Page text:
GOP senator runs blatantly antisemitic ad against his Jewish challenger

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It's the latest in a long line of antisemitic and racist dogwhistles by Republican campaigns.

A new campaign ad for Sen. Dan Sullivan (R-AK) depicts his Democratic challenger, Al Gross, who is Jewish, leering and wielding wads of cash while standing behind a mountain of $100 bills.

In the background of the ad, Senate Minority Leader Chuck Schumer looks on from the darkness with an approving grin.

Social media users were swift to condemn the ad as an ugly antisemitic trope dating back centuries.

Gross responded, tweeting: "This ad has disgusting antisemitic tropes but it's what we should expect from a candidate who has hidden how his family does business with communist China and has voted time and again to benefit their bottom line. They should take the ad down."

Others also called out the ad for its overt antisemitism, with Israeli politician Yair Lapid tweeting: "As Israel's Leader of the Opposition and the son of a Holocaust survivor I have to express my anger at this antisemitic advert against the Jewish candidate for Senate in Alaska, Dr. Al Gross. It is a disgrace and a stain on the American democracy we all admire so much."

The Anti-Defamation League spoke up in opposition to the ad as well: "It is offensive to play into #antisemitic stereotypes when attacking a Jewish political opponent," it tweeted from its official account. "These types of accusations have been used to denigrate Jews for decades and have no place in our political discourse."

Alaska State Sen. Jesse Kiehl, who is Jewish, told Alaska Public Media: "I have to assume Dan Sullivan didn't see this. And when he sees it, he's going to take it down and make a statement that he disavows antisemitism."

Kiehl added that when a candidate makes use of offensive tropes portraying Jews with secret power and wads of money, "you're really sending a specific message that's as old as hatred and has been aimed specifically at Jews."

Matt Shuckerow, Sullivan's campaign manager, said in a statement to the Anchorage Daily News that the ad, which he said was done in house, was not about religion: "This ad had nothing to do with race or religion, but focused on the tens of millions of dollars that Senate Minority Leader Chuck Schumer and his Super PACS have funneled into this race to attack Dan Sullivan and aid Al Gross."

"Any suggestion that the senator or his campaign is antisemitic is just plain wrong," Shuckerow said.

But this is just the latest antisemitic campaign ad released by a GOP candidate leading into the 2020 election.

The Jewish Democratic Council of America recently released ads condemning Michigan Senate candidate John James as antisemitic.

The Democratic super PAC pointed to a 2018 James campaign ad briefly depicting a swastika hanging from the wall in a school hallway, which James later claimed was an innocent mistake.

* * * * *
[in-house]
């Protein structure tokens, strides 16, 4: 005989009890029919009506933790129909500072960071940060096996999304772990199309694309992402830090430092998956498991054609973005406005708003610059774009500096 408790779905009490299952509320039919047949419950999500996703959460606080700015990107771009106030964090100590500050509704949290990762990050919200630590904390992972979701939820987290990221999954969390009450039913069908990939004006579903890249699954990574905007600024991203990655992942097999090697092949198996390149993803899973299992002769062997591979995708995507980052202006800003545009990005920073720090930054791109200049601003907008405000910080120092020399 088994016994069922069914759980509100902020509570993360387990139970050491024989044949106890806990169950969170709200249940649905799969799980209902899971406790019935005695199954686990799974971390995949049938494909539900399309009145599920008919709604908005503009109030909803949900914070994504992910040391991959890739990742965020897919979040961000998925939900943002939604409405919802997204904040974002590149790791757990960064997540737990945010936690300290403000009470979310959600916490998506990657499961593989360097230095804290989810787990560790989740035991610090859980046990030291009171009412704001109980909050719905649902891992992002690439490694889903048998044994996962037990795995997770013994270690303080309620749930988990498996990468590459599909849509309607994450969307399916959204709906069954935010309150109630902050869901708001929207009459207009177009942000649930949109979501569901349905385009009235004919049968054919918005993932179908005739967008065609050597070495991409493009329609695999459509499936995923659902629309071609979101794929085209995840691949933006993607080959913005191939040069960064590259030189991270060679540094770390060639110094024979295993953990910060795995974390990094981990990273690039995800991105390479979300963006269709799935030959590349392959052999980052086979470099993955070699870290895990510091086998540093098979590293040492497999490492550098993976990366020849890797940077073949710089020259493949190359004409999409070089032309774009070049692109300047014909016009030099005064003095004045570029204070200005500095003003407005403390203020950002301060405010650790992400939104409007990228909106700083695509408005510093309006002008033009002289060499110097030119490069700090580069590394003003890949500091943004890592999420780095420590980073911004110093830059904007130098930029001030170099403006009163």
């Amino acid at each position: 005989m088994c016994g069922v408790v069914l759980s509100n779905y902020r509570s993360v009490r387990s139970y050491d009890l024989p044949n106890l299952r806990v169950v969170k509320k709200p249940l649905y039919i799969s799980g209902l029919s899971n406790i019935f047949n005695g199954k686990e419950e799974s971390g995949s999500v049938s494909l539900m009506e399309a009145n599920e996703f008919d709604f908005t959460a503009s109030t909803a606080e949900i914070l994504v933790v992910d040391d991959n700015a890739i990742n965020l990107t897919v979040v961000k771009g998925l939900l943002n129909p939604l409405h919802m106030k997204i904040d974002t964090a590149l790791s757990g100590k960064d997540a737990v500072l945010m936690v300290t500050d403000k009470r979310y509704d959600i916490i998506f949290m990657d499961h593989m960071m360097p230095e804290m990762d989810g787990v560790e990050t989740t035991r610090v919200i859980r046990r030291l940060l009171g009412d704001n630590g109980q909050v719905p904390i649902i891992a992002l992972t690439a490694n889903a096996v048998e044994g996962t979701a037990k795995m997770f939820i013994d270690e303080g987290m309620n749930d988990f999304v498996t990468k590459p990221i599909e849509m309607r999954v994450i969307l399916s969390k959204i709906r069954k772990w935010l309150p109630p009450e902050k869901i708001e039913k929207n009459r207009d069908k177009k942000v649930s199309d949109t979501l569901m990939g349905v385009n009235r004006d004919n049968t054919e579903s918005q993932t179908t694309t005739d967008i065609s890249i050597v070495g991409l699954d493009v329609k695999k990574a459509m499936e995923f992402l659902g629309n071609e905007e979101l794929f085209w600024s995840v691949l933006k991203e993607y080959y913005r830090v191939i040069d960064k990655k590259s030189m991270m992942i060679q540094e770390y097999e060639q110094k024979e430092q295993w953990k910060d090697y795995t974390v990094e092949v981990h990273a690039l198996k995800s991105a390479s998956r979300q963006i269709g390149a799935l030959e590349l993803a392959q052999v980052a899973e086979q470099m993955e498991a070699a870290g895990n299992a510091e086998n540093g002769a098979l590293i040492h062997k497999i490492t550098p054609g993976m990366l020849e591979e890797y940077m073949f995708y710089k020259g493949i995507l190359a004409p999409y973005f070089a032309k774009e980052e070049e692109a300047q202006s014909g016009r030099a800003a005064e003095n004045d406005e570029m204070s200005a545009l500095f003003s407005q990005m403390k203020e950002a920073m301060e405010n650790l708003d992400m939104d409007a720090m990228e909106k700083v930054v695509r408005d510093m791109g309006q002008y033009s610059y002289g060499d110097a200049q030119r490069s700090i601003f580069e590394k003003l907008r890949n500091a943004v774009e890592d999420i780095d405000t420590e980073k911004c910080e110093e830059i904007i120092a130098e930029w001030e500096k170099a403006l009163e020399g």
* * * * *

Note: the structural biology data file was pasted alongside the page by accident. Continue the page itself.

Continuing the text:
The JDCA also noted antisemitic remarks James had made in the past about how both major political parties "genuflect" to the Jewish community.

In September, Donald Trump's campaign ran an ad depicting Democratic presidential nominee Joe Biden as a puppet being controlled behind the scenes by puppet master Sen. Bernie Sanders (D-VT).

"Puppet master" imagery was commonly used in Nazi propaganda leading up to and during World War II.

One 1941 anti-Jewish poster portraying a Jewish puppeteer making Stalin and Churchill marionettes dance is now housed at the U.S. Holocaust Memorial Museum. A German cartoon from 1942 shows a Jewish puppet master manipulating Roosevelt and Churchill puppets.

Georgia Sen. David Perdue also came under fire for antisemitic campaign ads back in July, when he admitted to running an ad that used photo-editing to elongate and enlarge the nose of his Democratic opponent, Jon Ossoff, who is Jewish. Perdue claimed it was an error by an outside vendor.

While it doesn't seem the GOP will stop its smear campaigns against Jewish Americans anytime soon, the Biden campaign has strongly denounced the present administration's use of antisemitic tropes.

Back in September, after the Washington Post reported that "Trump has muttered that Jews 'are only in it for themselves' and 'stick together'" after a phone call with Jewish lawmakers, Biden's Jewish engagement director Aaron Keyak criticized the Trump campaign's frequent "use of antisemitic tropes."

"This should serve as a wake up call to the relatively few Jewish Americans who still insist on standing with and promoting the current occupant of the White House. Our community must stick together to do everything we can defeat Trump in November," Keyak said.

Published with permission of The American Independent Foundation.